Mike: Yes. I take it Rikuo is going to go through a journey where he learns to accept his more independent android servant. Notice how his sister displays far more casual contempt than he does, so she probably won’t have that issue. He’s stuck–especially after visiting the cafe–somewhere in between.

Do you sometimes feel the episodes could be longer? Or do you think they are just right at around fifteen minutes?

Ray: I think everything is tight enough and I don’t feel hurried. It’s interesting enough that I often sat back and feel amazed when the episode was over. I think everything is tight enough and I don’t feel hurried. It’s interesting enough that I often sat back and feel amazed when the episode was over.

Mike: How were you amazed? Like what aspects–the animation quality, the voice work, etc.? Or all of them put together?

Ray: Well, I’m just drawn to this by the great animation and the light atmosphere. It’s a warm and fuzzy intellectual exercise. I always forget the time. I think somebody figured out that that 15 minutes is where the average Otaku loses attention! XD

Mike: Heh, yeah. Plus, it’s never heavy or ponderous at all. In fact, it’s often quite funny, like the “cat girl” in episode 2. Most shows of this sort like to endlessly talk about it. With 15 minutes per episode, too, there’s time to polish every last detail and I think that shows in the visual quality, which is outstanding.

Ray: Most shows are about 20 minutes in length these days. I guess they used the extra 5 minutes to polish things.

You talked about theology aspects, can you elaborate?

Mike: Hmm. Well, when human beings create other beings with free will, that kind of puts them in the position of being gods to the androids. They’re the creators, after all. That has a direct implication on android rights: in theory, any human has the perfect natural right to shut off an android for any or no reason.

But I think the similarity between the two makes this emotionally very difficult for the characters–and probably much of the audience–to accept. The gut reaction of many would be to say, well, aren’t they more like equals? Or something close to that? That seems to be the premise behind the cafe.

If androids are getting very human like, then at some point they will worship something or someone(s). Who? I’m reminded of the weird irony how in the new Battlestar Galactica: the humans worship the Greek pantheon, while the Cylons, created by humans, actually worship One True God and see eradicating humanity as their religious mission. Religious robots! Now that would be interesting.

Let’s not also forget the title, “The Time of Eve.” Eve in Genesis is called that because she is the “mother of all the living.” Is this a sly way of hinting that androids are the start of a brand new race?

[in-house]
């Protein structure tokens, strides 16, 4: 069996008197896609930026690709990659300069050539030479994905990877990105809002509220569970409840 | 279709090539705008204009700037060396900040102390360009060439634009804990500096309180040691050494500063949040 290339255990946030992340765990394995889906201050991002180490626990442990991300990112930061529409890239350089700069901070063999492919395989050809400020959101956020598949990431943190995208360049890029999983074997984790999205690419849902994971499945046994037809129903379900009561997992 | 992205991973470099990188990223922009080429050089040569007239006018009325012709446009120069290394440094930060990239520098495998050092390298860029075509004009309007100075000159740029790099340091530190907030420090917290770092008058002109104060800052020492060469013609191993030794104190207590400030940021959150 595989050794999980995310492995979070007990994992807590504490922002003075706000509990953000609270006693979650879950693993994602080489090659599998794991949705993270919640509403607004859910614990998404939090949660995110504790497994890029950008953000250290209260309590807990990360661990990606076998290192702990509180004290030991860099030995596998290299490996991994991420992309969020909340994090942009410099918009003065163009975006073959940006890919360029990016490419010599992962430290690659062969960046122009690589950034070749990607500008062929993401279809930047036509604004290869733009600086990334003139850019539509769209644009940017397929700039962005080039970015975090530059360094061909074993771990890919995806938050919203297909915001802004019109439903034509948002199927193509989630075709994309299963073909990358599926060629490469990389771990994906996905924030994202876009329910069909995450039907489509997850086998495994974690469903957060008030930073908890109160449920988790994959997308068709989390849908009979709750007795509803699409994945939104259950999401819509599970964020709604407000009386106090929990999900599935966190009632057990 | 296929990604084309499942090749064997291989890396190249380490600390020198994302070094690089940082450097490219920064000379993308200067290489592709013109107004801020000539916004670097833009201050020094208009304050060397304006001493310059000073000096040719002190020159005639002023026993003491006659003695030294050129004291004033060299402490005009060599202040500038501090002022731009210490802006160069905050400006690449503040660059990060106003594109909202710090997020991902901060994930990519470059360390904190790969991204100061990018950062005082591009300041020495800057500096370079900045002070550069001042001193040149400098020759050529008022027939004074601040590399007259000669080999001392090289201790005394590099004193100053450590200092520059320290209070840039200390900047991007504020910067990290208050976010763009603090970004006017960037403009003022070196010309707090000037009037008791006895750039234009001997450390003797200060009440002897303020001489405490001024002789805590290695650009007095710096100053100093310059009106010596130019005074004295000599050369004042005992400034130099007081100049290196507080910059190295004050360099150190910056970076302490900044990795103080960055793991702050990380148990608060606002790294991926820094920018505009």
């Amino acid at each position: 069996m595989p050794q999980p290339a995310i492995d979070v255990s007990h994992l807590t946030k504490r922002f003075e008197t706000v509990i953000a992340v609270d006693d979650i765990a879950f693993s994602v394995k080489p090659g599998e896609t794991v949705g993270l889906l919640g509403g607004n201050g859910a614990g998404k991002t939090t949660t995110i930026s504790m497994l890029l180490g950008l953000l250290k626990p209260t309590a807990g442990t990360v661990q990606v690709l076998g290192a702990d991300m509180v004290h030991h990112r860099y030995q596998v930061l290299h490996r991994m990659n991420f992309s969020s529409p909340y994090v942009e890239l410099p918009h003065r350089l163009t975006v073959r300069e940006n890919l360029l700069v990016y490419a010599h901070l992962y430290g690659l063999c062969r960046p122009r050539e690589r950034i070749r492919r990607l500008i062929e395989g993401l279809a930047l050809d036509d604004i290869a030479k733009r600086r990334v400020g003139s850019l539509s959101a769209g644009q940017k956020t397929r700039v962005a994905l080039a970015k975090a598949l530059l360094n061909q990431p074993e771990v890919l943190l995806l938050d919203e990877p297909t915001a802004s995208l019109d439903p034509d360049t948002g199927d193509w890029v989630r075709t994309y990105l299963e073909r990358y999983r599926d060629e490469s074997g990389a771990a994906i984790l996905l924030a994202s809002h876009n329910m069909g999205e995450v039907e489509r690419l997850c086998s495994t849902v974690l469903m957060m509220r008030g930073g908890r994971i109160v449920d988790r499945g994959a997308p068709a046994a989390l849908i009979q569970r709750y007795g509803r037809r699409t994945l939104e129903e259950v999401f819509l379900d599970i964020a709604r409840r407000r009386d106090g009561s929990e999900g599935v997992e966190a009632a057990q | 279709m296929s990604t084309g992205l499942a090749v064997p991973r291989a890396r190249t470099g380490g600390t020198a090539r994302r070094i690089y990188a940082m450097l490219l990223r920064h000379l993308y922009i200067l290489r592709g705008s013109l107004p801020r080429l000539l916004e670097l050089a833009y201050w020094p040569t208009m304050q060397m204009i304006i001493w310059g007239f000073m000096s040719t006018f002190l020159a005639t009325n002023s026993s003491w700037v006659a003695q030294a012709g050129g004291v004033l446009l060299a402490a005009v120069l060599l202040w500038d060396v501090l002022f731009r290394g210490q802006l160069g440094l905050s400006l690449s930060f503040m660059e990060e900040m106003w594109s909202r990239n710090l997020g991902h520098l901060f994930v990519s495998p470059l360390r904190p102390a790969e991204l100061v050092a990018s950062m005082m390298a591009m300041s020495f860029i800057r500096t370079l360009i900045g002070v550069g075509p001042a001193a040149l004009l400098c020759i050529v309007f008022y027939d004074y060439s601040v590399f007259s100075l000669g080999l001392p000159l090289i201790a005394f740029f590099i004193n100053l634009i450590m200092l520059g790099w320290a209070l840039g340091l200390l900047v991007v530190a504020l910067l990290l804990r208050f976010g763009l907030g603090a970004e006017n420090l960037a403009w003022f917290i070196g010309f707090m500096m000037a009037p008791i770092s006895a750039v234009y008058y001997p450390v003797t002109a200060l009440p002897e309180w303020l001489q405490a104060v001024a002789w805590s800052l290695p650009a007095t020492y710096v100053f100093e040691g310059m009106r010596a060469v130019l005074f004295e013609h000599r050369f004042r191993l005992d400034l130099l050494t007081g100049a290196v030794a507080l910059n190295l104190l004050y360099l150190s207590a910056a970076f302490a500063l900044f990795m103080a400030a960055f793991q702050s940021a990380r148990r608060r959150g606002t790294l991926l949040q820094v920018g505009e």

Ray: With Sammy as the Mother?

Mike: Well I was actually thinking of the cafe owner–if she’s an android herself. :) But perhaps Sammy, as the first or one of the first to demonstrate independent will.

Ray: Yeah, well, maybe they can worship the Cafe owner. Actually, is that woman behind the counter the owner?

Mike: Ah! Good question. Maybe she’s just the barista/bartender! I can easily see a conspiracy-like plot form around that, though I don’t think this kind of show wants to go in the X-Files type direction.

Ray: The possibilities are endless, but with the show’s atmosphere, I don’t think much would evolve. They can always make it “the boy meets Chi.” I mean, Sugita Tomokazu and Tanaka Rie (Hideki and Chii) are both in this show. But that would be such a shame!

Mike: But see! Even in Chobits there was in fact a master plan/conspiracy all along! The atmosphere of Eve no Jikan is much more “slice of life” with sci-fi elements.

Ray: Hmm…Well, this can go anywhere philosophically. The question remains that where is everything taking us?

Mike: Actually, don’t you find it interesting that the introductory words go like “The future. Japan, probably.” Why “probably”? I guess it’s a way of saying that this sort of thing would probably happen in Japan first before heading out to the rest of the world? So Japan will lead the way in android acceptance?

Ray: Well, they’re trying to make female robots that look like women and talk with a woman’s voice. But so far they look creepy to me. The uncanny valley there is freakish at best. It may also be a social statement that, yeah, Japan would be quite accepting to this idea.

Mike: I get the feeling that if this kind of robotics and AI were possible, Japan would totally go for the Chobits/persocom route.

Ray: Yes, and I would be one of the first ones to get one! You know they said in Japan that by 2013 they will have the first crop of robots available for use, right? I meant, commercial and home use.

Mike: Hah. Figures. This series is going to become relevant in due time. Personally I think this sort of thing would be much slower to catch on in America. I think people here would be a lot more creeped out initially by human-like robots.